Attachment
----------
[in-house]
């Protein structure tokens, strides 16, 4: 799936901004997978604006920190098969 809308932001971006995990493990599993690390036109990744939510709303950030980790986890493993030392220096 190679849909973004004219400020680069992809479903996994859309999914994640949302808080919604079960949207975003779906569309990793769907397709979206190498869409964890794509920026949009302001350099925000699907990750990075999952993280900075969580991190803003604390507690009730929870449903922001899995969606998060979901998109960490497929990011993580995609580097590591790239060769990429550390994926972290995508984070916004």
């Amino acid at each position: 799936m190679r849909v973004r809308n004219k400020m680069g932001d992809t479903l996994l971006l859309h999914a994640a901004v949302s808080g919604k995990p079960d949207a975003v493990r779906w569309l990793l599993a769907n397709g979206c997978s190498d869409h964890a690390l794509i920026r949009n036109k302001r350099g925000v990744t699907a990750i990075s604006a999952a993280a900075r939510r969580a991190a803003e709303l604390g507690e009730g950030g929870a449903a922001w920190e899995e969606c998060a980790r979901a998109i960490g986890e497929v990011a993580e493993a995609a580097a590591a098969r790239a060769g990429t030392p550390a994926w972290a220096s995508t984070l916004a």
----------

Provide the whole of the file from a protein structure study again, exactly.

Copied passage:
[in-house]
């Protein structure tokens, strides 16, 4: 799936901004997978604006920190098969 809308932001971006995990493990599993690390036109990744939510709303950030980790986890493993030392220096 190679849909973004004219400020680069992809479903996994859309999914994640949302808080919604079960949207975003779906569309990793769907397709979206190498869409964890794509920026949009302001350099925000699907990750990075999952993280900075969580991190803003604390507690009730929870449903922001899995969606998060979901998109960490497929990011993580995609580097590591790239060769990429550390994926972290995508984070916004």
């Amino acid at each position: 799936m190679r849909v973004r809308n004219k400020m680069g932001d992809t479903l996994l971006l859309h999914a994640a901004v949302s808080g919604k995990p079960d949207a975003v493990r779906w569309l990793l599993a769907n397709g979206c997978s190498d869409h964890a690390l794509i920026r949009n036109k302001r350099g925000v990744t699907a990750i990075s604006a999952a993280a900075r939510r969580a991190a803003e709303l604390g507690e009730g950030g929870a449903a922001w920190e899995e969606c998060a980790r979901a998109i960490g986890e497929v990011a993580e493993a995609a580097a590591a098969r790239a060769g990429t030392p550390a994926w972290a220096s995508t984070l916004a």